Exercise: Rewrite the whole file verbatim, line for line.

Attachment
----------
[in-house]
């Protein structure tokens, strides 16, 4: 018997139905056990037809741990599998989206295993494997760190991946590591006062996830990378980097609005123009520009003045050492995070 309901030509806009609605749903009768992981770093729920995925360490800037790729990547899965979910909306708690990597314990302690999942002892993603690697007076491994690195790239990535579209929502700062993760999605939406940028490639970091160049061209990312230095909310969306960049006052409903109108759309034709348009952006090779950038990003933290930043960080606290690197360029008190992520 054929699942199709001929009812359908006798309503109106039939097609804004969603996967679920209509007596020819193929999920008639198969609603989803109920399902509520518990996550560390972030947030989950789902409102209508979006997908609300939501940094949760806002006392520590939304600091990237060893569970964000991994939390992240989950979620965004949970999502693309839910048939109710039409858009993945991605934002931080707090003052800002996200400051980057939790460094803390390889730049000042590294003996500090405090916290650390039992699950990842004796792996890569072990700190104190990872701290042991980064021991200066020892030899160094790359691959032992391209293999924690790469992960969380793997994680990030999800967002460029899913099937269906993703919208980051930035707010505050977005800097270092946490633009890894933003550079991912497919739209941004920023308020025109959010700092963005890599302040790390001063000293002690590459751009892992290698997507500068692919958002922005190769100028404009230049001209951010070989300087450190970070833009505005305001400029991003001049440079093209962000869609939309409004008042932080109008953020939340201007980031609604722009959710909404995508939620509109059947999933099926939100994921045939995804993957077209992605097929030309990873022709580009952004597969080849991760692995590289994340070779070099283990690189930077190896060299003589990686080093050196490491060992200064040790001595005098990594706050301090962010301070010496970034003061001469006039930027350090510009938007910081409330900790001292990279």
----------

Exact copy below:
[in-house]
């Protein structure tokens, strides 16, 4: 018997139905056990037809741990599998989206295993494997760190991946590591006062996830990378980097609005123009520009003045050492995070 309901030509806009609605749903009768992981770093729920995925360490800037790729990547899965979910909306708690990597314990302690999942002892993603690697007076491994690195790239990535579209929502700062993760999605939406940028490639970091160049061209990312230095909310969306960049006052409903109108759309034709348009952006090779950038990003933290930043960080606290690197360029008190992520 054929699942199709001929009812359908006798309503109106039939097609804004969603996967679920209509007596020819193929999920008639198969609603989803109920399902509520518990996550560390972030947030989950789902409102209508979006997908609300939501940094949760806002006392520590939304600091990237060893569970964000991994939390992240989950979620965004949970999502693309839910048939109710039409858009993945991605934002931080707090003052800002996200400051980057939790460094803390390889730049000042590294003996500090405090916290650390039992699950990842004796792996890569072990700190104190990872701290042991980064021991200066020892030899160094790359691959032992391209293999924690790469992960969380793997994680990030999800967002460029899913099937269906993703919208980051930035707010505050977005800097270092946490633009890894933003550079991912497919739209941004920023308020025109959010700092963005890599302040790390001063000293002690590459751009892992290698997507500068692919958002922005190769100028404009230049001209951010070989300087450190970070833009505005305001400029991003001049440079093209962000869609939309409004008042932080109008953020939340201007980031609604722009959710909404995508939620509109059947999933099926939100994921045939995804993957077209992605097929030309990873022709580009952004597969080849991760692995590289994340070779070099283990690189930077190896060299003589990686080093050196490491060992200064040790001595005098990594706050301090962010301070010496970034003061001469006039930027350090510009938007910081409330900790001292990279």